Located at 1 Heritage Way, South Lake Tahoe, in California.

Camp Richardson

Live a little old Tahoe when you stay at Camp Richardson. Originally built in 1926, it features a historic hotel, rustic summer cabins, and year-round heated cabins, along with a campground and RV Park. Also, grab the Lake Tahoe Water Taxi to South Lake Tahoe at its marina. Camp Richardson features a stable for horseback riding.

Located at 1900 Jameson Beach Rd., in South Lake Tahoe.

South Lake Tahoe

As the largest town on the south shore,  it’s actually two towns, Stateline is in Nevada and South Lake Tahoe in California. Find gambling at Harrah’s Lake Tahoe, Hard Rock Hotel and Casino and Mont Bleu Resort, Casino and Spa–all in Nevada.

South Lake Tahoe offers lots of dining options. Also, find water sports equipment to rent and parasailing.

Heavenly Mountain Resort

Find a scenic summer gondola ride, hiking and an alpine mountain coaster.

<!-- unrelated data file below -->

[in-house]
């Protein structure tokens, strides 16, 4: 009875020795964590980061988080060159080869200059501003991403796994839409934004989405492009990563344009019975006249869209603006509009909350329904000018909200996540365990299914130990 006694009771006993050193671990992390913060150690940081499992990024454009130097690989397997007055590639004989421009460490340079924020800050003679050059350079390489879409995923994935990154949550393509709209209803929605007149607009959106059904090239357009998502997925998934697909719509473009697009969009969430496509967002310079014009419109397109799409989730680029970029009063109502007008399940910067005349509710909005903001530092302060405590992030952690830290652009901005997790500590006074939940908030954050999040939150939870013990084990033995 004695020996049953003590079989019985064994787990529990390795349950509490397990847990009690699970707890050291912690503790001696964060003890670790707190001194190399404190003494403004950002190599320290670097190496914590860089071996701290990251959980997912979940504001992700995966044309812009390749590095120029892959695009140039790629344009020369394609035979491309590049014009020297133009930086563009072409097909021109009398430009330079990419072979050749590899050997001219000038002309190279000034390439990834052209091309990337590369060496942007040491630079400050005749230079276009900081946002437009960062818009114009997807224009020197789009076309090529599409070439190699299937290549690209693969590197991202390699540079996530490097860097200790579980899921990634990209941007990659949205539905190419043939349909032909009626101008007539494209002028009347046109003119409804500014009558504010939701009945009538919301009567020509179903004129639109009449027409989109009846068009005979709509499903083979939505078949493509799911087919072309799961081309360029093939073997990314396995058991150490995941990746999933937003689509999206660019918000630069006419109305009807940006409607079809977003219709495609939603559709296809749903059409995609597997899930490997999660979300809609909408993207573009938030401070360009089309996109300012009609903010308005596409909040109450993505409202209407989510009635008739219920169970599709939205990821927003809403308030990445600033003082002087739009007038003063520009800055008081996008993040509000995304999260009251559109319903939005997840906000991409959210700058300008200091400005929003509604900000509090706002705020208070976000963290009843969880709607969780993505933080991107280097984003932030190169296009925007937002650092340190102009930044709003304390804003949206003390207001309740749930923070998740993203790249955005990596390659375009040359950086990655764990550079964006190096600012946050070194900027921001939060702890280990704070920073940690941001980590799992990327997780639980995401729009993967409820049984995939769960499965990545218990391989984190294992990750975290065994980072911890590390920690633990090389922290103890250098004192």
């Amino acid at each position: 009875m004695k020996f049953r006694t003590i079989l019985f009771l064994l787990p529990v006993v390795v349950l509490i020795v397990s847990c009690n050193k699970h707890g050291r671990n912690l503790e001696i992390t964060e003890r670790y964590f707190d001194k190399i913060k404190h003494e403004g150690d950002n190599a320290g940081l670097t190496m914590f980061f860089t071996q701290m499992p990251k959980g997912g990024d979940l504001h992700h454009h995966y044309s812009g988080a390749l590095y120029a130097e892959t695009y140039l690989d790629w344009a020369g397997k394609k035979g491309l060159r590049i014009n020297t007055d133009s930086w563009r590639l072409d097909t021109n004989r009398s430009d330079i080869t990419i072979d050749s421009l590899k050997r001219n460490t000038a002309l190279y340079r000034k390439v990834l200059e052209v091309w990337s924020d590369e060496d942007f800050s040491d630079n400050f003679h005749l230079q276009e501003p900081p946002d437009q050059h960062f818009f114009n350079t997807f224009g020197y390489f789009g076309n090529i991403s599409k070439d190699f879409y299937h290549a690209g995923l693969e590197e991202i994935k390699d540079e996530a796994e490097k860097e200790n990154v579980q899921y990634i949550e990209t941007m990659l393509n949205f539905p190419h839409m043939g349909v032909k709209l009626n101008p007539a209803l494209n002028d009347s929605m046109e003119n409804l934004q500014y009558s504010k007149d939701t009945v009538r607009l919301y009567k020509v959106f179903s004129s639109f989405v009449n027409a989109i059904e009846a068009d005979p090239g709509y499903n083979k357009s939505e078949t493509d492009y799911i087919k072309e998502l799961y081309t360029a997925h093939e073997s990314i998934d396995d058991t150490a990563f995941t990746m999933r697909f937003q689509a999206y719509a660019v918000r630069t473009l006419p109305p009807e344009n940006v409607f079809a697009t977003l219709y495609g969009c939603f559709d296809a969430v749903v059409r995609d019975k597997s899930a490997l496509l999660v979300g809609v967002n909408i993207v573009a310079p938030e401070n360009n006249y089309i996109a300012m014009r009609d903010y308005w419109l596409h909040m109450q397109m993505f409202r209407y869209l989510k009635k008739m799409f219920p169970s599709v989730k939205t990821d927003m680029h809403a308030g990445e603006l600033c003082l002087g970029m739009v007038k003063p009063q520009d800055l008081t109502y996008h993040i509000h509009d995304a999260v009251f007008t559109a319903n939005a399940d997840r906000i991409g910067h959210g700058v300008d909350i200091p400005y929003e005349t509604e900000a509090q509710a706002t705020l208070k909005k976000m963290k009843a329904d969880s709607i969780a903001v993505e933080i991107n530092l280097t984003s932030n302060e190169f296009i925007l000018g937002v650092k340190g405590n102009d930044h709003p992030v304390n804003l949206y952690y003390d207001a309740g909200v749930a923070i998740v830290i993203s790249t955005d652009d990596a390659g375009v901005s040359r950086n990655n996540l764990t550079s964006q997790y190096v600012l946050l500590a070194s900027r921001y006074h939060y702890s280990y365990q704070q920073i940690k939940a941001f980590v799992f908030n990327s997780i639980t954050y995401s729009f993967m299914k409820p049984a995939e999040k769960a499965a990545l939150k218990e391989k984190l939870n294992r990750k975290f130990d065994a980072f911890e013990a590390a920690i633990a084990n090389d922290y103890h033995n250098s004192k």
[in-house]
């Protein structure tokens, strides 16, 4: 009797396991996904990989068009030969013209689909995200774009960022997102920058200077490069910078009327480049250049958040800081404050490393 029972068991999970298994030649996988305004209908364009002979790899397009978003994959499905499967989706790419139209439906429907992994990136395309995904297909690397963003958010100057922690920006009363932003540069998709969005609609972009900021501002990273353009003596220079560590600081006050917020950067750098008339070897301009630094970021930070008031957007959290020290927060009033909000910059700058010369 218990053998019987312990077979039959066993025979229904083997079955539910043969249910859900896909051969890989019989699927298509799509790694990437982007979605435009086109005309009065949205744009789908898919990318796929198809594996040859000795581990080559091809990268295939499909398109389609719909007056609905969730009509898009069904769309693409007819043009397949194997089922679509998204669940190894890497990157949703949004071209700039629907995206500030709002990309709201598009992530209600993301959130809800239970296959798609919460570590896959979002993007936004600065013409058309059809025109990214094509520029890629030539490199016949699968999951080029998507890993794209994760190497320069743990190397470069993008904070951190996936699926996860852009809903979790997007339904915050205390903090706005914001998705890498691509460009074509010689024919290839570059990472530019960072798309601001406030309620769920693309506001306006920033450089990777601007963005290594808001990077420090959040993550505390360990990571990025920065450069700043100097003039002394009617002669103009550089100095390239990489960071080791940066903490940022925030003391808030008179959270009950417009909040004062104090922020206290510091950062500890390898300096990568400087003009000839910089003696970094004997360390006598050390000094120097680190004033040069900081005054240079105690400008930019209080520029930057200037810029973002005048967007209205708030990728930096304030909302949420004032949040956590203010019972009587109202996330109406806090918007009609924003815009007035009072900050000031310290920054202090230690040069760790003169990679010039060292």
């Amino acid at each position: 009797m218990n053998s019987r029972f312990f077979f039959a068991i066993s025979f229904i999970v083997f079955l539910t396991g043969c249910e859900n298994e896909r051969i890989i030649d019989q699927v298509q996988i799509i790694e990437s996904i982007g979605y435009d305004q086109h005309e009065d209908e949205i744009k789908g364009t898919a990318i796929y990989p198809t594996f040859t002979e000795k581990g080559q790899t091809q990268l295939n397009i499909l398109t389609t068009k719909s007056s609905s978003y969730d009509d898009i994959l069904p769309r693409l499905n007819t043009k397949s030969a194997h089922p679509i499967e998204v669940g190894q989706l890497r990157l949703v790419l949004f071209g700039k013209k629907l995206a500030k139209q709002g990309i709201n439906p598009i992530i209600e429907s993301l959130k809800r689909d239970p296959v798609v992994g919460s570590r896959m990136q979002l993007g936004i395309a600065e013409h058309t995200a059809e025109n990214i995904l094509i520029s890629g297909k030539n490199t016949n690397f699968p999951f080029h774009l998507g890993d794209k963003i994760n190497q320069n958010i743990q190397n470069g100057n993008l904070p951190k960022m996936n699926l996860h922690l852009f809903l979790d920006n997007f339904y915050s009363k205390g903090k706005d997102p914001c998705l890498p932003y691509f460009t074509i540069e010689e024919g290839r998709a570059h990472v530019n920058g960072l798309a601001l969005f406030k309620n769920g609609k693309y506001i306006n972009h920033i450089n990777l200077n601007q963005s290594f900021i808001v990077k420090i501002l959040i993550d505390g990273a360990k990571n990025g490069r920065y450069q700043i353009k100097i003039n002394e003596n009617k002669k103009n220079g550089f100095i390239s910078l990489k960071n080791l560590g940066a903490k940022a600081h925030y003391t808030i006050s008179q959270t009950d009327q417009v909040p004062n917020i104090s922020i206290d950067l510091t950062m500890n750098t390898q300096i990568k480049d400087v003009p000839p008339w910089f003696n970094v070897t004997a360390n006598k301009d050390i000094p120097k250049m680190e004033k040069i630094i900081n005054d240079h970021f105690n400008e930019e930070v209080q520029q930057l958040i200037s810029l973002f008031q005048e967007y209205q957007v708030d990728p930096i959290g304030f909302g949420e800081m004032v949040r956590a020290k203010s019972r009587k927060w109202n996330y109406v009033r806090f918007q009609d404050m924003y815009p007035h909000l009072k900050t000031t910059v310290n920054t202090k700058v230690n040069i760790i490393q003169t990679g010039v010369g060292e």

Located at 4080 Lake Tahoe Blvd.

Lakeside Beach and Marina

This private beach sells day passes to the public. Rental umbrellas and chairs available. Also find a playscape.

Summer adult day pass (18+) $30 and kids (6 to 17) $20.

Located at 4081 Lakeshore Blvd.

South Lake Tahoe Skate Park

Find a concrete skate park.

Located at 1201 Al Tahoe Blvd in South Lake Tahoe. Open seasonally. Free

Free Sledding Areas in North Tahoe
Wildflowers in Lake Tahoe
Take a summer hike and find lots of wildflowers. Photo Credit: Catherine Parker

East Lake Tahoe

The eastern portion of Lake Tahoe is the least developed. It’s closest to Carson City, Nevada’s state capital.

Zephyr Cove

With a one-mile sandy beach, you can find volleyball, rental beach umbrellas, a marina, stables and scenic cruises.

Zephyr Cove offers camping, like airstream campers, along with RV campsites and tent camping.

Located at 760 U.S. Hwy 50 in Zephyr Cove, Nevada.

Scenic Paddleboat